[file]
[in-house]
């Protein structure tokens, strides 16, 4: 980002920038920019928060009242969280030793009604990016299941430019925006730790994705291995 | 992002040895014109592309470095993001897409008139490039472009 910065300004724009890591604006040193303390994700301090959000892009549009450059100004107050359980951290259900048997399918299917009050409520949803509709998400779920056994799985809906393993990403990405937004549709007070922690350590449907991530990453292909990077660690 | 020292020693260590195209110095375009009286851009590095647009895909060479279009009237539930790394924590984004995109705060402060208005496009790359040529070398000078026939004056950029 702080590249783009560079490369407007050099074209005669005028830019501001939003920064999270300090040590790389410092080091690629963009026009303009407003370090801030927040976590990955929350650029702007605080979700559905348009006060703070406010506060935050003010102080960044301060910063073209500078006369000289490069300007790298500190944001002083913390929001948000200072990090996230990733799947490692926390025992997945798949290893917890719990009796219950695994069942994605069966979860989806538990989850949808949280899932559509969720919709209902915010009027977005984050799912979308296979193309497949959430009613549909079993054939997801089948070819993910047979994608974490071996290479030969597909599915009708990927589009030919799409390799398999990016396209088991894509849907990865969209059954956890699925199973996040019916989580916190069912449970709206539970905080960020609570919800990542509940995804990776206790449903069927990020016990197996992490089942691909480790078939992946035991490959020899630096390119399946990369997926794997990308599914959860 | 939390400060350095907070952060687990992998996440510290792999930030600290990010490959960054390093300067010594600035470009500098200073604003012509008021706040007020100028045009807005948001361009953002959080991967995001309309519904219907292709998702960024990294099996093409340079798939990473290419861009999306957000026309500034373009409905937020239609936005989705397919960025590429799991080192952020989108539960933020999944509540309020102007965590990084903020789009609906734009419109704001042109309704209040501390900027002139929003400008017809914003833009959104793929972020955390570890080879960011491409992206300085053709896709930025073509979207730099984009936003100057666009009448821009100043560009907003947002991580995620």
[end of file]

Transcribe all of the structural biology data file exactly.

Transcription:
[in-house]
């Protein structure tokens, strides 16, 4: 980002920038920019928060009242969280030793009604990016299941430019925006730790994705291995 | 992002040895014109592309470095993001897409008139490039472009 910065300004724009890591604006040193303390994700301090959000892009549009450059100004107050359980951290259900048997399918299917009050409520949803509709998400779920056994799985809906393993990403990405937004549709007070922690350590449907991530990453292909990077660690 | 020292020693260590195209110095375009009286851009590095647009895909060479279009009237539930790394924590984004995109705060402060208005496009790359040529070398000078026939004056950029 702080590249783009560079490369407007050099074209005669005028830019501001939003920064999270300090040590790389410092080091690629963009026009303009407003370090801030927040976590990955929350650029702007605080979700559905348009006060703070406010506060935050003010102080960044301060910063073209500078006369000289490069300007790298500190944001002083913390929001948000200072990090996230990733799947490692926390025992997945798949290893917890719990009796219950695994069942994605069966979860989806538990989850949808949280899932559509969720919709209902915010009027977005984050799912979308296979193309497949959430009613549909079993054939997801089948070819993910047979994608974490071996290479030969597909599915009708990927589009030919799409390799398999990016396209088991894509849907990865969209059954956890699925199973996040019916989580916190069912449970709206539970905080960020609570919800990542509940995804990776206790449903069927990020016990197996992490089942691909480790078939992946035991490959020899630096390119399946990369997926794997990308599914959860 | 939390400060350095907070952060687990992998996440510290792999930030600290990010490959960054390093300067010594600035470009500098200073604003012509008021706040007020100028045009807005948001361009953002959080991967995001309309519904219907292709998702960024990294099996093409340079798939990473290419861009999306957000026309500034373009409905937020239609936005989705397919960025590429799991080192952020989108539960933020999944509540309020102007965590990084903020789009609906734009419109704001042109309704209040501390900027002139929003400008017809914003833009959104793929972020955390570890080879960011491409992206300085053709896709930025073509979207730099984009936003100057666009009448821009100043560009907003947002991580995620």